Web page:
The global economy is forecast to contract 5% in 2020; yet, paradoxically, a number of investors are worried about inflation since the Federal Reserve and other central banks began flooding the markets with stimulus. At the same time fiscal expenditures have soared to help alleviate the effects of the coronavirus pandemic, while tax revenues have plunged.
In May of this year, the U.S. deficit widened to $424 billion, double what it was in May 2019. The Congressional Budget Office (CBO) estimated that the federal deficit for the first eight months of the fiscal year, which began in October 2019, totaled $1.9 trillion – that’s 157% higher than the same period last year. The CBO estimated the 2020 deficit could reach nearly $3.7 trillion, easily surpassing the previous peak during the last downturn. The deficit, as a percent of GDP, is projected for the year at 18%, the highest level since the last recession.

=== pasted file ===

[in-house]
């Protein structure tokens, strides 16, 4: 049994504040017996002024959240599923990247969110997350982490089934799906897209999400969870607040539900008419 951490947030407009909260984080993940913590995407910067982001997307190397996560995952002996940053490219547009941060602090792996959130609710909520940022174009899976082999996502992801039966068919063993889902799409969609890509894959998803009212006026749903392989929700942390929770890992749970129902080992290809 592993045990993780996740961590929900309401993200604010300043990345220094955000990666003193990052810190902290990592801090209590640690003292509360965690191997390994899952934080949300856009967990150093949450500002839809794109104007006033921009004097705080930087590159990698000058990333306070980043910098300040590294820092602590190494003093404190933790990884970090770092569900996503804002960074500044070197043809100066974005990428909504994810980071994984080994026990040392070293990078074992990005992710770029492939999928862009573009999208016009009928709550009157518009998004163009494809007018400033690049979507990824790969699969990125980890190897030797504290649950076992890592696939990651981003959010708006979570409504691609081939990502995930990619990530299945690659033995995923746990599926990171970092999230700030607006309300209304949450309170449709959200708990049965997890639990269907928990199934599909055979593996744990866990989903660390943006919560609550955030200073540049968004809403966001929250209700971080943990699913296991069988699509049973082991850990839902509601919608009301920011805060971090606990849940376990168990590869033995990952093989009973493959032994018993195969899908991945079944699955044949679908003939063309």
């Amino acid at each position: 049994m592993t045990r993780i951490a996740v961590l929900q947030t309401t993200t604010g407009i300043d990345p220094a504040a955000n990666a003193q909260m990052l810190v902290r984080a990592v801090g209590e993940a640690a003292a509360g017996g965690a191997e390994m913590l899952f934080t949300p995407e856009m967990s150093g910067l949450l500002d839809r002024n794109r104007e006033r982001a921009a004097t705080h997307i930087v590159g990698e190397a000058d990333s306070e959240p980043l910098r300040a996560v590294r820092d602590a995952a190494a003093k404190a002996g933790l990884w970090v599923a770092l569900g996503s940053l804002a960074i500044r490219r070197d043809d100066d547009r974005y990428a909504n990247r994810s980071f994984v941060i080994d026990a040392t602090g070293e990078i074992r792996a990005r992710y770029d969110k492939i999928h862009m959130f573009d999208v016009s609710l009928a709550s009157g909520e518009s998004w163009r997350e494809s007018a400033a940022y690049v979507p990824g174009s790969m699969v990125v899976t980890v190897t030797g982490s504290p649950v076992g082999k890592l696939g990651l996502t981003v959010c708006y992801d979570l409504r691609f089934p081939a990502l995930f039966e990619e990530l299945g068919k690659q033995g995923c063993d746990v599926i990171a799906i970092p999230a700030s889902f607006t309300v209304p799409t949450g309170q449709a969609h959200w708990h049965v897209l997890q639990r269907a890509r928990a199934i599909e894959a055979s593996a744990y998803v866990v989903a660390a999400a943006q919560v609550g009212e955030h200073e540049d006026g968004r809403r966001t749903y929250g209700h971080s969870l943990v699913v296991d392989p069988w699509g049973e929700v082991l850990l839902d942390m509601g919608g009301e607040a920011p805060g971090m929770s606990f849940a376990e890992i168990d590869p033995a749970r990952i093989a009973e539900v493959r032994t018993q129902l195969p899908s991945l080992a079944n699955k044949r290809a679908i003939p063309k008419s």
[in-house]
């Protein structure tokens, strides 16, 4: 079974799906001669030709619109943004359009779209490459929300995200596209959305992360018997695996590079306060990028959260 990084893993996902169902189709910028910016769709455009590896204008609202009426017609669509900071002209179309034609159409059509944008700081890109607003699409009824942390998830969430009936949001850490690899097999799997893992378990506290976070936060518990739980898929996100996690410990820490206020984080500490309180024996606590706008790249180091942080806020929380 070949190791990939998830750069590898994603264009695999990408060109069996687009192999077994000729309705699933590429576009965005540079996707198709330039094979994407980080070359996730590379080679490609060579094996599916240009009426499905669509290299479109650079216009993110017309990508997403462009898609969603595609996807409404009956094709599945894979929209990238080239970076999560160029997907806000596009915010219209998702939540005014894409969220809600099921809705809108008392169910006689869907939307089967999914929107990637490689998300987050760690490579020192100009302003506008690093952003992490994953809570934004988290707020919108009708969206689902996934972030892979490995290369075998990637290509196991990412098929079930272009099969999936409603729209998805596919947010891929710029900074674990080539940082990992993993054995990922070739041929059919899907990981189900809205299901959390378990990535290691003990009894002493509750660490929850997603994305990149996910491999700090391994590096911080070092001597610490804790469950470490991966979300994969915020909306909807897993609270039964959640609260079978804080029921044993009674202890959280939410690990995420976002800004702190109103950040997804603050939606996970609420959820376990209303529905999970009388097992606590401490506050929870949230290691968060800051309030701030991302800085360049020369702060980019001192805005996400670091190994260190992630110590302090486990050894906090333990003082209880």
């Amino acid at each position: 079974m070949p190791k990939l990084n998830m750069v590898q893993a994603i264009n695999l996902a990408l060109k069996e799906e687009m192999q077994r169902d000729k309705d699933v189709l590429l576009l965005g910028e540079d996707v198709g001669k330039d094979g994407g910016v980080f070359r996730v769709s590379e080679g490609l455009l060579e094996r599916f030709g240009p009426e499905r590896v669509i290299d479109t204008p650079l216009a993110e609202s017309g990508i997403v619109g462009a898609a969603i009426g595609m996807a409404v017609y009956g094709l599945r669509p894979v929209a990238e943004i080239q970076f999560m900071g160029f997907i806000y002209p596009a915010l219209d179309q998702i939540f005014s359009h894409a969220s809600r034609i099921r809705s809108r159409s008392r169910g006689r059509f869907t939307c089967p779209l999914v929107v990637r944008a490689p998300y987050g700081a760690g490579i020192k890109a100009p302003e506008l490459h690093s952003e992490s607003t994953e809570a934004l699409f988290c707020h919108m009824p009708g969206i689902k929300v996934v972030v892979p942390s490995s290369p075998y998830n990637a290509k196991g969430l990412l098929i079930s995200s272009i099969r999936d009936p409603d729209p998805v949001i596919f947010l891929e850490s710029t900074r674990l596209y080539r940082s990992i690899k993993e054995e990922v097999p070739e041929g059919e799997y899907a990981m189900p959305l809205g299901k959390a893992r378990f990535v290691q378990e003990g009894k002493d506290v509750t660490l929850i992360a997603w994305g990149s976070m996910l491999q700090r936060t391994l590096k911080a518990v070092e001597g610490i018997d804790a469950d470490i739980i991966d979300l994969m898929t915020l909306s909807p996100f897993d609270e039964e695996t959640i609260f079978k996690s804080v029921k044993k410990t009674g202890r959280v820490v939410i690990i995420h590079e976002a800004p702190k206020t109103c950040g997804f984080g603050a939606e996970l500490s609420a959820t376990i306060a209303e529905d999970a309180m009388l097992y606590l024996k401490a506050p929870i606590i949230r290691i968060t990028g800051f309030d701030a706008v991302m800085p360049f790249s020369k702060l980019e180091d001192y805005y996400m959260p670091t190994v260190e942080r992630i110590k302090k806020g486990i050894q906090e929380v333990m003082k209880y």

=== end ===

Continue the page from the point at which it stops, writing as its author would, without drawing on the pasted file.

Even modest inflation can have a deleterious effect on retirees’ savings and fixed income. A 3% inflation rate over 10 years will reduce purchasing power by approximately a third.
In addition to expansive fiscal policy, the Federal Reserve is injecting substantial liquidity into the economy by purchasing bonds. By the end of the year, the Fed is projected to purchase $3.5 trillion in government securities. The Fed’s goal is to provide liquidity to credit markets in times of market stress and to support a market recovery. In the past, large scale government spending and an expansion in the money supply have often led to bouts of inflation that were difficult to tame.